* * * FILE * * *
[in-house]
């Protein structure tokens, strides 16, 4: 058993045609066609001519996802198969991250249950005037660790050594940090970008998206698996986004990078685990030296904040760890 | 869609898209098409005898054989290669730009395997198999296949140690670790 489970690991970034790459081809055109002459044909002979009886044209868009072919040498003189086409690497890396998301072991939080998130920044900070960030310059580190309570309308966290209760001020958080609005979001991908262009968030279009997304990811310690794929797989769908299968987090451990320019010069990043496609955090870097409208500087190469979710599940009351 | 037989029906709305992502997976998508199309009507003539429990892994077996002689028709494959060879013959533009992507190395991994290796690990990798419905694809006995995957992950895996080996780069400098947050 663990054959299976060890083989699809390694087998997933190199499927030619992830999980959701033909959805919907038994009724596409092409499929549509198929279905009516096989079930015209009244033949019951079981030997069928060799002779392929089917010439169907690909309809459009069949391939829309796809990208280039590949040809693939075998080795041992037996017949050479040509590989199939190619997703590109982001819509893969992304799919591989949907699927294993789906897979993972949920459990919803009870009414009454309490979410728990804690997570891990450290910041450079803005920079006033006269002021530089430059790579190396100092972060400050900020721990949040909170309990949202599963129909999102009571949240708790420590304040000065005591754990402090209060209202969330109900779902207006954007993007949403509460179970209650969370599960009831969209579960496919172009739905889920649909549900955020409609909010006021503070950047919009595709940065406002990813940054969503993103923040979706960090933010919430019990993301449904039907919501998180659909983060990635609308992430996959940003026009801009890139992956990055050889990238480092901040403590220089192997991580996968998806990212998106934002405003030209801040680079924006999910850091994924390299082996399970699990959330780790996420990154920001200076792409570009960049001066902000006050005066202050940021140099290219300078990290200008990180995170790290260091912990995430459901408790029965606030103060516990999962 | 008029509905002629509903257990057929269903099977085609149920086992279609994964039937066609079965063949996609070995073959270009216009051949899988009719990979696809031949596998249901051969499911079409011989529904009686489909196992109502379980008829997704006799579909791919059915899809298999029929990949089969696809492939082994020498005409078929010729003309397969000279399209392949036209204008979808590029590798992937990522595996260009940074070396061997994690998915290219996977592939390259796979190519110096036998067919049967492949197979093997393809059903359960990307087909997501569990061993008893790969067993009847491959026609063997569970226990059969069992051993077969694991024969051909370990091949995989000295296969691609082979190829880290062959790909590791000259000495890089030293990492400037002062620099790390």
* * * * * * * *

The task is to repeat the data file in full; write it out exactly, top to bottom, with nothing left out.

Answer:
[in-house]
């Protein structure tokens, strides 16, 4: 058993045609066609001519996802198969991250249950005037660790050594940090970008998206698996986004990078685990030296904040760890 | 869609898209098409005898054989290669730009395997198999296949140690670790 489970690991970034790459081809055109002459044909002979009886044209868009072919040498003189086409690497890396998301072991939080998130920044900070960030310059580190309570309308966290209760001020958080609005979001991908262009968030279009997304990811310690794929797989769908299968987090451990320019010069990043496609955090870097409208500087190469979710599940009351 | 037989029906709305992502997976998508199309009507003539429990892994077996002689028709494959060879013959533009992507190395991994290796690990990798419905694809006995995957992950895996080996780069400098947050 663990054959299976060890083989699809390694087998997933190199499927030619992830999980959701033909959805919907038994009724596409092409499929549509198929279905009516096989079930015209009244033949019951079981030997069928060799002779392929089917010439169907690909309809459009069949391939829309796809990208280039590949040809693939075998080795041992037996017949050479040509590989199939190619997703590109982001819509893969992304799919591989949907699927294993789906897979993972949920459990919803009870009414009454309490979410728990804690997570891990450290910041450079803005920079006033006269002021530089430059790579190396100092972060400050900020721990949040909170309990949202599963129909999102009571949240708790420590304040000065005591754990402090209060209202969330109900779902207006954007993007949403509460179970209650969370599960009831969209579960496919172009739905889920649909549900955020409609909010006021503070950047919009595709940065406002990813940054969503993103923040979706960090933010919430019990993301449904039907919501998180659909983060990635609308992430996959940003026009801009890139992956990055050889990238480092901040403590220089192997991580996968998806990212998106934002405003030209801040680079924006999910850091994924390299082996399970699990959330780790996420990154920001200076792409570009960049001066902000006050005066202050940021140099290219300078990290200008990180995170790290260091912990995430459901408790029965606030103060516990999962 | 008029509905002629509903257990057929269903099977085609149920086992279609994964039937066609079965063949996609070995073959270009216009051949899988009719990979696809031949596998249901051969499911079409011989529904009686489909196992109502379980008829997704006799579909791919059915899809298999029929990949089969696809492939082994020498005409078929010729003309397969000279399209392949036209204008979808590029590798992937990522595996260009940074070396061997994690998915290219996977592939390259796979190519110096036998067919049967492949197979093997393809059903359960990307087909997501569990061993008893790969067993009847491959026609063997569970226990059969069992051993077969694991024969051909370990091949995989000295296969691609082979190829880290062959790909590791000259000495890089030293990492400037002062620099790390």